I know reading the fine print sucks, but do you really want to find out that your extended warranty doesn’t cover anything “electrical” – I experienced that once if memory serves – when the car is in the shop, torn apart, and someone now owes the shop money for parts and labor?

You don’t.

I’m only talking about dealerships here since I never worked at an independent shop, but I suspect similar problems arise at Joe’s Car Care as they do at Hicksville Ford. I’m also talking here about extended warranties only, not pre-paid maintenance plans.

Yeah, I get it. If an extended warranty does pay out like it’s supposed to, a repair can cost less out of your pocket, even with a deductible, than it would otherwise.

Problem is, it’s rarely that easy.

If you can, skip the extended warranty. If you can’t, make sure you buy one from a reputable source. Save yourself, and your service professionals, a lot of grief.

[Image: William Potter/Shutterstock.com]

Join the conversation
2 of 69 comments
  • Pwrwrench Pwrwrench on Jan 06, 2021

    Here's the two cents from Joe's independent garage. Any extended warranties we had to deal with were a PITA. They were run like the worst "insurance" policies. Not only were there exclusions, deductibles, and co-pays the Ext Warranty companies had their own 'suggested repair times' (often known as flat rate). Our shop was told that the warranty would pay about 35% of the repair price which did not even cover the cost of the parts. The customer(s) did not want to cover the difference. Hey they had a "warranty". So you end up with an angry customer and a frustrated shop. We were not the high priced spread. No one was buying boats or motorhomes. I read some of the warranty info given to the car owners. It did not disclose the severe underpayment. That was only discovered after the car was already repaired and gone. And I also get solicited for extended warranties on a vehicle that is 25 years old that I sold nearly 10 years ago.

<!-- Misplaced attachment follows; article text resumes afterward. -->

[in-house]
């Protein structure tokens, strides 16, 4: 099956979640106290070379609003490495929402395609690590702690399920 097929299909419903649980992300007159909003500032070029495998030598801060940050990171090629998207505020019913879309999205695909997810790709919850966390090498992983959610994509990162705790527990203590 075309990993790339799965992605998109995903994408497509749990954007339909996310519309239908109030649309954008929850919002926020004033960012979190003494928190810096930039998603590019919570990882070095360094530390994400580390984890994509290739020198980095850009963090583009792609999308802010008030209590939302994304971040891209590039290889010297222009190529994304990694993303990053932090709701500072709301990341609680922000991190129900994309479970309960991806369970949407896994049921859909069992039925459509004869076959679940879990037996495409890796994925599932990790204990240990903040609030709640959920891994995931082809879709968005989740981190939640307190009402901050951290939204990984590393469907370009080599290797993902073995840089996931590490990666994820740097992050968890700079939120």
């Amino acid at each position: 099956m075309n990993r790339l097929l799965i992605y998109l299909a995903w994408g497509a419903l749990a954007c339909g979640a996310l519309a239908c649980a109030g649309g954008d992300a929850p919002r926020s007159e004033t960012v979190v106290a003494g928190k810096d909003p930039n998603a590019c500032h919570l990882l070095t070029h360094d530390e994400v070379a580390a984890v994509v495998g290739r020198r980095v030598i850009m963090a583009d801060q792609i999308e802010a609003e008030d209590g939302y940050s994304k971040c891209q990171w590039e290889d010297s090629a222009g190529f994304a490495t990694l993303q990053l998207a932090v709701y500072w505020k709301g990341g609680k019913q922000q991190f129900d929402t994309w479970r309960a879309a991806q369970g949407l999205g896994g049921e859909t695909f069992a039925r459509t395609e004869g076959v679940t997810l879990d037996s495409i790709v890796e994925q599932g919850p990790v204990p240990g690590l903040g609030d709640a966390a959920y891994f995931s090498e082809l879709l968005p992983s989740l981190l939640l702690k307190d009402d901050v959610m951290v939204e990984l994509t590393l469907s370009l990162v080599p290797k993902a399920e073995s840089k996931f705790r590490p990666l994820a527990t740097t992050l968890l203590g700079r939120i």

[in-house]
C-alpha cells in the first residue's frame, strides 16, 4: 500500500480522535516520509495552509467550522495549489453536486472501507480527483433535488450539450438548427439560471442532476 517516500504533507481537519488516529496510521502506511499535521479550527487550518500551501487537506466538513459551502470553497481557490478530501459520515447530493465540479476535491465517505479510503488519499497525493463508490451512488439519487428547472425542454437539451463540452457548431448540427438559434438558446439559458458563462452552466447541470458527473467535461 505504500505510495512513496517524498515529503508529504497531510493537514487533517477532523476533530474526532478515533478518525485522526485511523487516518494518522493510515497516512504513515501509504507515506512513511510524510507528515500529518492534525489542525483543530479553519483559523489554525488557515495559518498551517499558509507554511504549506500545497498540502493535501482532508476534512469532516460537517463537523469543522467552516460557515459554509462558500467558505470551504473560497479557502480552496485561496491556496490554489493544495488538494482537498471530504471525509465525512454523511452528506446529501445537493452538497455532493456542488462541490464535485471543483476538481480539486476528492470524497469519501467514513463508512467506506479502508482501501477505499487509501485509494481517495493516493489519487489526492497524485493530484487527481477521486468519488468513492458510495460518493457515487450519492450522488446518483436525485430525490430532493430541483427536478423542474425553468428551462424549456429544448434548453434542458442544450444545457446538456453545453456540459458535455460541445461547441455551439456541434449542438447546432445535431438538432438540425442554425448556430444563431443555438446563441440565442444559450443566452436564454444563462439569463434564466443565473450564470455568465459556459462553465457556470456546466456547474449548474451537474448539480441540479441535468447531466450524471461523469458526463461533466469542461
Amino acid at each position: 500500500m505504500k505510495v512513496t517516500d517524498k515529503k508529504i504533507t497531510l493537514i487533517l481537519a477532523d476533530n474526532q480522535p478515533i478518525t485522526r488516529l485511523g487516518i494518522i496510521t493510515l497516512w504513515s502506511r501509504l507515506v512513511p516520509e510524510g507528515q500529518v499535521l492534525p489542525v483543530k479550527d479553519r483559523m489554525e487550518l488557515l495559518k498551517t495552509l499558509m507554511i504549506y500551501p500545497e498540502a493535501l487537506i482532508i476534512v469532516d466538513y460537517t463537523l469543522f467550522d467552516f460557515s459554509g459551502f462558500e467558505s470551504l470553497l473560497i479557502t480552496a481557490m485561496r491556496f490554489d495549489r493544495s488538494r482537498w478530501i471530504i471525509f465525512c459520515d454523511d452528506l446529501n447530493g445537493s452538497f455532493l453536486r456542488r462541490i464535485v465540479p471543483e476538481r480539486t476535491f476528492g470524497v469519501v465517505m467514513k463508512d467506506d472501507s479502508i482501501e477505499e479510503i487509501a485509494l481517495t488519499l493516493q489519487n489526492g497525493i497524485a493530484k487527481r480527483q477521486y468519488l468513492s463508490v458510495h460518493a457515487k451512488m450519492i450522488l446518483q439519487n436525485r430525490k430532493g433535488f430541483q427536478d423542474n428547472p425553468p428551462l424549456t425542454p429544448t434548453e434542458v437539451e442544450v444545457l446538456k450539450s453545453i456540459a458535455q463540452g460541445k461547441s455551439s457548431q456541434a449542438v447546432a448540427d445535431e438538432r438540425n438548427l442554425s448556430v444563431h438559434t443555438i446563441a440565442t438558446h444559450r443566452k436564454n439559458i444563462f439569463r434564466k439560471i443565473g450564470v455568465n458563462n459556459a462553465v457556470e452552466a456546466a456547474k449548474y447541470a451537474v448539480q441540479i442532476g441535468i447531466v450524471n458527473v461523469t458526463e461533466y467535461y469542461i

• Mike1041 Mike1041 on Jan 10, 2021

    @Kendahl. Do you loan out your wife. Mine always looks at me and says we should have that even before price is mentioned. I figure she’s cost us about ten grand for extended warranties over the years. This on Honda’s and Toyota’s. Of course there has never been a claim Doomed to overpay. She’s a salesman’s dream buyer.

  • Paul Mezhir As awful as the styling was on these cars, they were beautifully assembled and extremely well finished for the day. The doors closed solidly, the ride was extremely quiet and the absence of squeaks and rattles was commendable. As for styling? Everything's beautiful in it's own way.....except for the VI coupe....it's proportions were just odd: the passenger compartment and wheelbase seemed to be way too short, especially compared to the VI sedan. Even the short-lived Town Coupe had much better proportions. None of the fox-body Lincolns could compare to the beautiful proportions of the Mark V.....it was the epitome of long, low, sleek and elegant. The proportions were just about perfect from every angle.
  • ToolGuy Silhouetting yourself on a ridge like that is an excellent way to get yourself shot ( Skylining)."Don't you know there's a special military operation on?"
  • ToolGuy When Farley says “like the Millennium Falcon” he means "fully updatable" and "constantly improving" -- it's right there in the Car and Driver article (and makes perfect sense).
  • Master Baiter New slogan in the age of Ford EVs:FoundOnRoadDischarged
  • Albert Also owned a 1959 Continental Mark IV coupe for 20 years and loved every minute!